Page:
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Prior Art and Its Uses: A Primer, by Theodore C. McCullough
Monday, April 17 2006 @ 12:25 PM EDT

Prior Art and Its Uses: A Primer
~ by Theodore C. McCullough*

Copyright © 2006 Theodore C. McCullough

Licensed under a
Creative Commons Attribution-ShareAlike 2.5 License
This article is also available as a PDF.


Overview

The question of what constitutes prior art can be confusing, to say the least. Moreover, the issue of when one can and cannot use a particular type of prior art in attacking the patentability of a particular invention is equally confusing. The following is a high-level outline of some of the key concepts regarding what constitutes prior art, and how to apply it to address the patentability of an invention. The purpose of this primer is not to serve as formal legal advice, nor should it be considered as such. Rather, the purpose of this primer is to assist the general public, including those in the Open Source Community, with helping to improve patent quality.



Types of Prior Art

As a threshold matter, the definition of prior art hinges upon the notion of something that occurs before the filing date of a patent application. This "something" is typically the publication of a printed publication, or patent application, or patent, but, in some instances, can be evidence of the public use of an invention or the sale or offer of sale of an invention. In certain limited instances, prior inventorship can even serve as prior art. For the purpose of this primer, we are going to examine prior art as printed publications, patent applications or patents.


35 U.S.C 102 (A) & (B) Anticipation

Under 35 U.S.C. 102 et seq. prior art is defined as a circumstance where:

(a) the invention was known or used by others in this country, or patented or described in a printed publication in this or a foreign country, before the invention thereof by the applicant for patent: or

(b) the invention was patented or described in a printed publication in this or a foreign country or in public use or on sale in this country, more than one year prior to the date of the application for patent in the United States.

The key difference between anticipation under §§ (a) and (b) is that prior art arising under § (a) one can potentially defeat, whereas prior art under § (b) is next to impossible to defeat (i.e., it serves as a statutory bar to patentability). For example, if you have a printed prior art publication that was made available to the public1 more than a year before the filing date of the target patent (i.e., the patent you are seeking to invalidate), then you, as the patentee, cannot file an antedating affidavit arguing that your invention predates the prior-art reference. If, however, the printed publication was made available to the public within a year of filing, you can file an antedating affidavit to defeat the prior art.2 An additional difference between §§ (a) and (b) is that the former does not allow you to argue such things as evidence of a sale as a basis for arguing the invalidity of a patent.


35 US.C. 103(A) Obviousness

Under 35 U.S.C. 103(a) prior art is described as a circumstance wherein:

(a) A patent may not be obtained though the invention is not identically disclosed or described as set forth in section 102 of this title, if the differences between the subject matter sought to be patented and the prior art are such that the subject matter as a whole would have been obvious at the time the invention was made to a person having ordinary skill in the art to which said subject matter pertains. Patentability shall not be negatived by the manner in which the invention was made.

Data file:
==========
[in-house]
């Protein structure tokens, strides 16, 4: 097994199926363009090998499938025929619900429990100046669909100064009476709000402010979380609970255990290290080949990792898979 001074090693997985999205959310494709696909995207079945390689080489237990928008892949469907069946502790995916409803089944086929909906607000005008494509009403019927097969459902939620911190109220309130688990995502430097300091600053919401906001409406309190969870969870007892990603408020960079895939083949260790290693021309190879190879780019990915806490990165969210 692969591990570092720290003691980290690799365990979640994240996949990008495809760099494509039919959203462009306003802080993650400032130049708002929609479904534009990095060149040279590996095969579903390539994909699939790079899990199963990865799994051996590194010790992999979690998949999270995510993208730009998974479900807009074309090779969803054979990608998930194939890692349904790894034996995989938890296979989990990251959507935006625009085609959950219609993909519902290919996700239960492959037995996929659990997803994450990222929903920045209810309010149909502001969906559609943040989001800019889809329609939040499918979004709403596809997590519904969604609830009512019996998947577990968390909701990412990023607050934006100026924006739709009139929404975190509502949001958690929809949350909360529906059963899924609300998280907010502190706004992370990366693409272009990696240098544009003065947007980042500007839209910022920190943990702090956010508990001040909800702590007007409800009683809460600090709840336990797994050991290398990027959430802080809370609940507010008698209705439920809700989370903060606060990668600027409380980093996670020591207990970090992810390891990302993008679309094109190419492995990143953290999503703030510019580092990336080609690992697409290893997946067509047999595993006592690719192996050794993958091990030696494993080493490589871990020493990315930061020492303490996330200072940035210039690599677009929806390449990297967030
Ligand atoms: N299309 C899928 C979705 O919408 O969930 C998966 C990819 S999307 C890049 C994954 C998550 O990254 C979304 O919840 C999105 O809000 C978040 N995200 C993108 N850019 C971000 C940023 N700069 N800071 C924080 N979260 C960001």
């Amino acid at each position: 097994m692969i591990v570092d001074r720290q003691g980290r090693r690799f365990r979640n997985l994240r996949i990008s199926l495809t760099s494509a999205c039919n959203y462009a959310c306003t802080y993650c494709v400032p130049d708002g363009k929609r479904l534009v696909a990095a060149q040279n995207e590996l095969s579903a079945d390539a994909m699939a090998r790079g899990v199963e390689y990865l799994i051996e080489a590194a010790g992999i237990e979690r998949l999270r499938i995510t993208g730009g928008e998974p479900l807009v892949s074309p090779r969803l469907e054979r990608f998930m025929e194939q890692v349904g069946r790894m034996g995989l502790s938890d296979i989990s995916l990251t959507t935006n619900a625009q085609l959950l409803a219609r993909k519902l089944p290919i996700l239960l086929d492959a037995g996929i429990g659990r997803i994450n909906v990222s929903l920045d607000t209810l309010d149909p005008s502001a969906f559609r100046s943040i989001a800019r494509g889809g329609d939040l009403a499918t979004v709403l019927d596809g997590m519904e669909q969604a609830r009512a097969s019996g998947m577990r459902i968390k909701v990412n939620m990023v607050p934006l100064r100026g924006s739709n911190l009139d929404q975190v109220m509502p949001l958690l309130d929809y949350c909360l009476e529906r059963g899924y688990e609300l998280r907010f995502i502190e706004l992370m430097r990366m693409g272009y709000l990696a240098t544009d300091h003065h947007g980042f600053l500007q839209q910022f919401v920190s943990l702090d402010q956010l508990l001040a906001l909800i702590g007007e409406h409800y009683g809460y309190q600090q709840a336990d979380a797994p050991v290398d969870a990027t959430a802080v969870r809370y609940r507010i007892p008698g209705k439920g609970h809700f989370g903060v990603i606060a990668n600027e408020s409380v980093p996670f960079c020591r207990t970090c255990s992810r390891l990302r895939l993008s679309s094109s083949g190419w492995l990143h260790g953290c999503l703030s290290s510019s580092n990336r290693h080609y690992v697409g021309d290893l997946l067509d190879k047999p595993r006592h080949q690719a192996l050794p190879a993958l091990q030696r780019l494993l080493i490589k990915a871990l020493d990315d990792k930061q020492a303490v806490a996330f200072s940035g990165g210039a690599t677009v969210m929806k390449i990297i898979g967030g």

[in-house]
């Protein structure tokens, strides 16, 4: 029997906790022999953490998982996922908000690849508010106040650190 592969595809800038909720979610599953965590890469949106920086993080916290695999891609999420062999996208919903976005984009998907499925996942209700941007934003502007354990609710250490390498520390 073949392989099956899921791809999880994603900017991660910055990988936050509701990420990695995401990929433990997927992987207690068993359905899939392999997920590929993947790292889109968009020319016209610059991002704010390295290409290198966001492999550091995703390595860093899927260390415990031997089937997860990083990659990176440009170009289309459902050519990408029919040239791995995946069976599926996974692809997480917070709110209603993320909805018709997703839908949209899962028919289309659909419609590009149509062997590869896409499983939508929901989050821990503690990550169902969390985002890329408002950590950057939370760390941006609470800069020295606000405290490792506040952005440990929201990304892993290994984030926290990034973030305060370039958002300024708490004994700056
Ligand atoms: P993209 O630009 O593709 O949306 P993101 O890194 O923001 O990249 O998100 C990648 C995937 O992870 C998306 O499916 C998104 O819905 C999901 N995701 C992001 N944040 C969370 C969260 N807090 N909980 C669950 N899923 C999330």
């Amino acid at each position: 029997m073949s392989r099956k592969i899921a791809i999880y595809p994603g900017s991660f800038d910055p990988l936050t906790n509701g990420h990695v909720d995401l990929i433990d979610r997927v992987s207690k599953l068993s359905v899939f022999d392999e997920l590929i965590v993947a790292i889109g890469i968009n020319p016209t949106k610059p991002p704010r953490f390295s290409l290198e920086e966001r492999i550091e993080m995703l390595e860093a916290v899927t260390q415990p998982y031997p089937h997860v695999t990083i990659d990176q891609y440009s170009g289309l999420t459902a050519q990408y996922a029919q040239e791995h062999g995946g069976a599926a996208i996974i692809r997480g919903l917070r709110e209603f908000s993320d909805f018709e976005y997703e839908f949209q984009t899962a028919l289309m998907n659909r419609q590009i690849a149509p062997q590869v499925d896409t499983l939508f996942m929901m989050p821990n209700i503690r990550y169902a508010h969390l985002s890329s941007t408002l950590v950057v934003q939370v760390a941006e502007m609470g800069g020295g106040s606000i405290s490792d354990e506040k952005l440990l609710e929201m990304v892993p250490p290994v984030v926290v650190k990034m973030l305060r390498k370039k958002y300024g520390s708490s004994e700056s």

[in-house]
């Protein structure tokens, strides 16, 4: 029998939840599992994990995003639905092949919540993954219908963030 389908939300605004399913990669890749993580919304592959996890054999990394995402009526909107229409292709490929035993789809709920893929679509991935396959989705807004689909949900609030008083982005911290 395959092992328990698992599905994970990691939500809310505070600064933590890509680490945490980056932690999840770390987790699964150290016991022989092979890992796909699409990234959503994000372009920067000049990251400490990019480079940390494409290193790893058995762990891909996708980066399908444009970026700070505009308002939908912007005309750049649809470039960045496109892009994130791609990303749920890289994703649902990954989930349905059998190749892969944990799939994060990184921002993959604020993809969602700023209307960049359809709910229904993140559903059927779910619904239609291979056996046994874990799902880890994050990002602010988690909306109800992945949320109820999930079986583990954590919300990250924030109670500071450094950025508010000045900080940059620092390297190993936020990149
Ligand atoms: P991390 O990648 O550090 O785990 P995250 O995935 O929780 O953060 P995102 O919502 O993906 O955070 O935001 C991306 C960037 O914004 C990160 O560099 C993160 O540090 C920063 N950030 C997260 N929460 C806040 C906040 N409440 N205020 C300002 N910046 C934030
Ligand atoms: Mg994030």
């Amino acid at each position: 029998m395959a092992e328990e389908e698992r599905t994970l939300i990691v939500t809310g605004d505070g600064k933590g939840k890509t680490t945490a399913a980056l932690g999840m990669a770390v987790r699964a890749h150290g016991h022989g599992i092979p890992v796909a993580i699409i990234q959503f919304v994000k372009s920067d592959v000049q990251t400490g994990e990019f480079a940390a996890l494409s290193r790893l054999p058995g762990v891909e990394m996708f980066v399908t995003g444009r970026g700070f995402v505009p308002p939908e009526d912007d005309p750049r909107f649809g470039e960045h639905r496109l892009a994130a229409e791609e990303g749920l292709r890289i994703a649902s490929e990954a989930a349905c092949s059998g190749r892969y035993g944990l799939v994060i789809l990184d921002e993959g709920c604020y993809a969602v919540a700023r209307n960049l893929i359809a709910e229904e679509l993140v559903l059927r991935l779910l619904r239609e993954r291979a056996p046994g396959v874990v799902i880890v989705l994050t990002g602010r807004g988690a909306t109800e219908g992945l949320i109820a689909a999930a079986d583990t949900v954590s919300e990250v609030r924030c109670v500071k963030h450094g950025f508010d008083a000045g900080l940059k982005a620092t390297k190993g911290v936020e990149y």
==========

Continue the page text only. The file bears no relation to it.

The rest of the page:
In order to make a showing of obviousness, a prima facie case of obviousness must be shown. To establish a prima facie case of obviousness, three basic criteria must be met. First, there must be some suggestion or motivation, either in the prior-art references themselves or in the knowledge generally available to one of ordinary skill in the art, to modify the prior-art references or to combine reference teachings. Second, there must be a reasonable expectation of success. Finally, the prior art reference (or references when combined) must teach or suggest all the claim limitations. The teaching or suggestion to make the claimed combination and the reasonable expectation of success must both be found in the prior art, and not based on applicant's disclosure.3


Explaining Anticipation versus Obviousness

The primary difference between anticipation and obviousness is described as follows. If you have a single printed publication, patent application, or patent that enables you to practice (i.e., prior-art reference tells you how to build it, and/or someone knowledgeable in the art would know how to build it) the claimed technology disclosed in the target patent (i.e., the patent you are seeking to invalidate), then you argue anticipation. However, if you have more than one printed publication, patent application, or patent that collectively (not individually) enable to you practice the claimed technology disclosed in the target patent, then you argue obviousness. Relative to anticipation, obviousness is a harder legal concept to argue because during the course of arguing that the more than one reference invalidates the target patent, you must prove that a suggestion or motivation to combine the multiple references exists. This suggestion or motivation to combine can be provided by the references themselves, through another document, or, in some instances, though affidavit or declaration testimony by one knowledgeable in the art. Absent providing such a suggestion or motivation to combine, the patentee can attack the basis for arguing obviousness (i.e., attack the prima facie case of obviousness).